Spurs Rank: #11 Cory Joseph

The NBA will begin in t-minus three weeks (!!!), so we'll indulge you with a comprehensive list, ranking the San Antonio Spurs roster from 14-1. Each day we will reveal a new player and that's when we ask you, the dear reader, to chime in. Connect with #SpursRank on Facebook or Twitter or dabble in the comment section below, and prepare to defend your argument. I may or may not attack you verbally. No promises. And without further ado …
The very nature of ranking professional basketball players isn't easy — there are multitude of subjective and objective measures to consider, and pinpointing "value" is very difficult in a vacuum. Basketball isn't a vacuum, though. It's a dynamic sport, one where several independent factors influence a given basketball game, a half, a possession. And those factors ebb and flow. 
The point of that preface? I'm just defending myself here, just in case I'm wrong: I'm putting San Antonio Spurs' Cory Joseph behind Patty Mills in these rankings. The two both happen to play the same position, are generally asked to fulfill the same duties, so comparing the two was a tad easier than trying to ascertain the difference between two players with entirely different roles. 
I love CoJo. He's an adept defender, dramatically better than Mills and Gary Neal (remember him?). He's a competent shot creator — sometimes. He is the ideal backup point guard in a Gregg Popovich offense, because he doesn't hijack the offense and he can defend any backup point guard, and some starting-level point guards, in a pinch. He's a valuable commodity. 
He's just really, really young. 
Joseph has played in 57 NBA games in two seasons, amounting to 654 regular season minutes. Mills beat that total, by two whole minutes, last year alone. That's one reason.
Two: Mills is a more reliable offensive weapon, which just about outweighs the advantages Joseph provides on defense. (The caveat, of course, is that Joseph has room to develop offensively. He's barely 22, and decimated summer league competition for the second consecutive season.)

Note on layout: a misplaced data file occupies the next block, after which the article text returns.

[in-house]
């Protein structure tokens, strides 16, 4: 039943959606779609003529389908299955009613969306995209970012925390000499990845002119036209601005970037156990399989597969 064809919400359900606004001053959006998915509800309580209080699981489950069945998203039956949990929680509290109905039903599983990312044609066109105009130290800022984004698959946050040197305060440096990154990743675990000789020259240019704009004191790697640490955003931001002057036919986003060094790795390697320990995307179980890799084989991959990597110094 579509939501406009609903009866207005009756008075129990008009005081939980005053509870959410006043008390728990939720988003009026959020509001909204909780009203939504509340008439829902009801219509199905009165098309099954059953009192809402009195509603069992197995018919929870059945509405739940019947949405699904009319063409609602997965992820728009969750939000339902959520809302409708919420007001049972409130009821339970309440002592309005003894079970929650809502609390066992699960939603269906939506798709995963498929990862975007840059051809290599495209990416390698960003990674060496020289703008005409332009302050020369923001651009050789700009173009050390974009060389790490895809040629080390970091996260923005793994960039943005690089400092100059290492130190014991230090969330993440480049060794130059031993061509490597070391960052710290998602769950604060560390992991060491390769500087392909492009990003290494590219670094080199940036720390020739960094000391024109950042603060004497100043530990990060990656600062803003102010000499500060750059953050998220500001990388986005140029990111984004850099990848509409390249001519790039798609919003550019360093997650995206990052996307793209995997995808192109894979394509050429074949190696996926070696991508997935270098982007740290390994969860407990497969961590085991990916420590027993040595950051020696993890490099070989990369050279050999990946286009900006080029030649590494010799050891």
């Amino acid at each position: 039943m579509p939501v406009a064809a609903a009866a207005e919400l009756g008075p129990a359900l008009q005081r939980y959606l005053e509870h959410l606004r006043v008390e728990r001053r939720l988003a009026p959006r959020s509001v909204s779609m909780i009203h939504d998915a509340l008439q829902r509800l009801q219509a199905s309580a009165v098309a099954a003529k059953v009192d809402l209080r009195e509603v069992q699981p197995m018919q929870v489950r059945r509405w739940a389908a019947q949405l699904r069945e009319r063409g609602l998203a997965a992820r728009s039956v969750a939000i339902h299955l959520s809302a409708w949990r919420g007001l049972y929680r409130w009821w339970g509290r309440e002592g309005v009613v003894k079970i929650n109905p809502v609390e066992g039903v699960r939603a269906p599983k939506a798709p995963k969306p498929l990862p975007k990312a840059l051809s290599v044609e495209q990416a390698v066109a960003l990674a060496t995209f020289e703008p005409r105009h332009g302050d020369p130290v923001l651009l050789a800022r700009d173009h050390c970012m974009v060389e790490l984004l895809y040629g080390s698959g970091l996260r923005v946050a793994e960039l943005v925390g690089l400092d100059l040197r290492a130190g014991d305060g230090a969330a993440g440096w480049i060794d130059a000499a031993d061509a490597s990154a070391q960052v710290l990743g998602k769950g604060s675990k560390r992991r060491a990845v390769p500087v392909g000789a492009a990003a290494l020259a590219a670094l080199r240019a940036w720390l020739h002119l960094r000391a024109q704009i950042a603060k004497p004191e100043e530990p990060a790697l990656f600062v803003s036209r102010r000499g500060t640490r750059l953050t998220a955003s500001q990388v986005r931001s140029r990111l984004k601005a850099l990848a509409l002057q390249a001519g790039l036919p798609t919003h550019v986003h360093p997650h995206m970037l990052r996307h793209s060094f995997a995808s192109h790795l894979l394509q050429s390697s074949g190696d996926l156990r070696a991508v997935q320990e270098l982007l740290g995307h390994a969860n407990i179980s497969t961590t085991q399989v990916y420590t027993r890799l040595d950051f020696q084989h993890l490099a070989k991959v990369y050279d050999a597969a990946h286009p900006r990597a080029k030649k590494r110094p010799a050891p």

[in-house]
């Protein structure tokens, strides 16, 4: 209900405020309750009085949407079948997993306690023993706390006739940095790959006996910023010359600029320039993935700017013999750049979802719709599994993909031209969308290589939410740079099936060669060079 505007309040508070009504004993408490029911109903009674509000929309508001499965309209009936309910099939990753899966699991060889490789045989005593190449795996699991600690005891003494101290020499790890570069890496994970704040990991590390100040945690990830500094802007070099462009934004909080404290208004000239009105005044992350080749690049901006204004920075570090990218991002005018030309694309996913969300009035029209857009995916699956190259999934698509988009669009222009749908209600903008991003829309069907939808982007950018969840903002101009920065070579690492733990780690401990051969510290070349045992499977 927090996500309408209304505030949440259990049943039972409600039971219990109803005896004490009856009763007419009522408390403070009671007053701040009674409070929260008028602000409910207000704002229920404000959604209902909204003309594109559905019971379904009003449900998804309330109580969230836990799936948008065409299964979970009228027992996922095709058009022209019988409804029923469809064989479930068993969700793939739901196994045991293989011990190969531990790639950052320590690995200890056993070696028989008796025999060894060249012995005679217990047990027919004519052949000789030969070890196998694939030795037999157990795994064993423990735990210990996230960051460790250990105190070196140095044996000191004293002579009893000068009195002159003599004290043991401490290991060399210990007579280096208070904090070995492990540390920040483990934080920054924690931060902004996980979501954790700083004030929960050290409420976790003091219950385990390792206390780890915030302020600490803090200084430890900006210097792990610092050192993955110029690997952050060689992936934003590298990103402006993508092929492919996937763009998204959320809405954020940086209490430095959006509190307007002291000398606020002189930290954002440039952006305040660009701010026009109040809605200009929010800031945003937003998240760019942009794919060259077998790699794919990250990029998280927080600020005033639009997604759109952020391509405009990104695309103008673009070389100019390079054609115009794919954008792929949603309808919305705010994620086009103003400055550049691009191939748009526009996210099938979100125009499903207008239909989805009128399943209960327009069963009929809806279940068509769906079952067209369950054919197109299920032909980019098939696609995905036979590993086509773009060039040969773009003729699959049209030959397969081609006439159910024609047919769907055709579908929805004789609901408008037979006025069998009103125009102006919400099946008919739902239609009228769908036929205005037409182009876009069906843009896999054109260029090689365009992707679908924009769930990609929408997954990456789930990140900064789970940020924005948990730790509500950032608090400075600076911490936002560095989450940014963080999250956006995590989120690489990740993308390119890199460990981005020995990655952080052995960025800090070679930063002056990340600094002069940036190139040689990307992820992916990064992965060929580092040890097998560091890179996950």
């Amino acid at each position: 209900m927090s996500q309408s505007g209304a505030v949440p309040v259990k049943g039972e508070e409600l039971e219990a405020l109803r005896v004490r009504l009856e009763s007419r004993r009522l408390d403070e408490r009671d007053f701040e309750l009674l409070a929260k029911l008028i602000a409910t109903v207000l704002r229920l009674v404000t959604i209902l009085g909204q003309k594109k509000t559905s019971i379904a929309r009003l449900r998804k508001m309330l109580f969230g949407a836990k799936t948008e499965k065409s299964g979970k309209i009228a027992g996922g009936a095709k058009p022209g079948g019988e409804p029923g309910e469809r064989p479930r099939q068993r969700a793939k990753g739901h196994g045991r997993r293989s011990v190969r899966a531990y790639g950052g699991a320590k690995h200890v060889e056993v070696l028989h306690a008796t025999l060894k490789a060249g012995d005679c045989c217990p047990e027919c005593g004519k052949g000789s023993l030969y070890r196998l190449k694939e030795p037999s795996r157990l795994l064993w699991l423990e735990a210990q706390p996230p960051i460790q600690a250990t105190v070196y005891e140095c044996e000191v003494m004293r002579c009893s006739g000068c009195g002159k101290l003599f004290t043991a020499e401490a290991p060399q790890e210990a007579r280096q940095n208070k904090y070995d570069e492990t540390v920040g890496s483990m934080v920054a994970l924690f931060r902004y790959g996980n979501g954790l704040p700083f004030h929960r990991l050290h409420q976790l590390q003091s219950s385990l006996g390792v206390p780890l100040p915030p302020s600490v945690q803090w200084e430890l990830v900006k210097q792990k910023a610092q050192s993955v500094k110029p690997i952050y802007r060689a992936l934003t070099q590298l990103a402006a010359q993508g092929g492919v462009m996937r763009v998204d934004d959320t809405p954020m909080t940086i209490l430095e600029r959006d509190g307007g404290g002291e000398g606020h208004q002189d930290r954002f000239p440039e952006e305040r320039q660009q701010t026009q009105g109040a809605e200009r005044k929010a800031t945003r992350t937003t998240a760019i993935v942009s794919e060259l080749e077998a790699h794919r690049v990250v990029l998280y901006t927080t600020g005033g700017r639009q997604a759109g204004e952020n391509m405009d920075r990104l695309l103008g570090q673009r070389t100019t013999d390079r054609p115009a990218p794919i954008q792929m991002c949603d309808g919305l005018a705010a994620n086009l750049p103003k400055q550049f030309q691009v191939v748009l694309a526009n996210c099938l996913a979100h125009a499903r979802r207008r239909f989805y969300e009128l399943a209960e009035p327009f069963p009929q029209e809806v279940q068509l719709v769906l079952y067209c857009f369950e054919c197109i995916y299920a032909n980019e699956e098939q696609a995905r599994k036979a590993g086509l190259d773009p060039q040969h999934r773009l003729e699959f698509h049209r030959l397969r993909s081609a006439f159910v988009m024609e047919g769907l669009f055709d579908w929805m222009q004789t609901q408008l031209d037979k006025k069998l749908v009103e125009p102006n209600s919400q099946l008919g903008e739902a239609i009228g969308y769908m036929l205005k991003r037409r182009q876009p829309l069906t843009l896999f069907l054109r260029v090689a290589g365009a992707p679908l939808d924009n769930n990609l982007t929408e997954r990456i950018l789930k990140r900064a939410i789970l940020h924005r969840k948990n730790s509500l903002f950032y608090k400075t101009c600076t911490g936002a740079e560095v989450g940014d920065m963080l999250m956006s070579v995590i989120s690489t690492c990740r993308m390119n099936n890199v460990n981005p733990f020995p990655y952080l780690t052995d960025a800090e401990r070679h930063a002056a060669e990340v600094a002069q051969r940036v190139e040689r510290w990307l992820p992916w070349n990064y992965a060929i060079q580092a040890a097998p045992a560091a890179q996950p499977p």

Mills finished with the fourth-highest points per possession figure on the team according to NBA wowy, behind Matt Bonner, Danny Green and Kawhi Leonard. Mills' usage rate, 20.2 percent according to Basketball Reference, was also quite high, and he was still efficient with the ball in his hands. He converted on 45 percent of his shots from 15-24 feet, an area on the floor that is normally the least efficient spot on the floor. All of these numbers indicate that Mills, in a shot creating intensive role, was an asset. Popovich could insert Mills for short periods of time without significantly hurting the team's offensive bottom line. In fact, San Antonio scored 1.1 points per 100 possessions more with Mills on the floor. 
The Spurs' offense mustered up 5.3 points per 100 possessions less with Joseph on the court. Now, these figures aren't perfect. Joseph, again, played very few minutes of NBA basketball and it's tempting to draw too much from these numbers. He also played alongside lower level replacement players in low-leverage minutes, the vast majority of his minutes. These numbers would improve, presumably, if Popovich heaped a larger role on his shoulders this season. 
The disparity between the two — 6.4 points per 100 possessions — is pretty significant, though. Mills, even with the ball in his hands, didn't hoist nearly as many mid range shots as Joseph did (percentage wise). Nine percent of his shots last season were from 10-15 feet, a respectable figure, but still quite a few ticks higher than Mills' percentage (4.8 percent). CoJo isn't blessed with ethereal athleticism, but turning some mid-range looks into more potent shots closer to the basket will be an interesting development to keep tabs on this season. He has the ability. He just needs to complement his ability with a nuanced approach to the game, and that normally accrues through on-court playing time.
I could be very wrong in a few months, when I revise these rankings prior to the All-Star break. For the time being, Mills has the edge. Joseph, meanwhile, isn't too far behind.  
So what do you think, Spurs fans? Where would you rank Cory Joseph?

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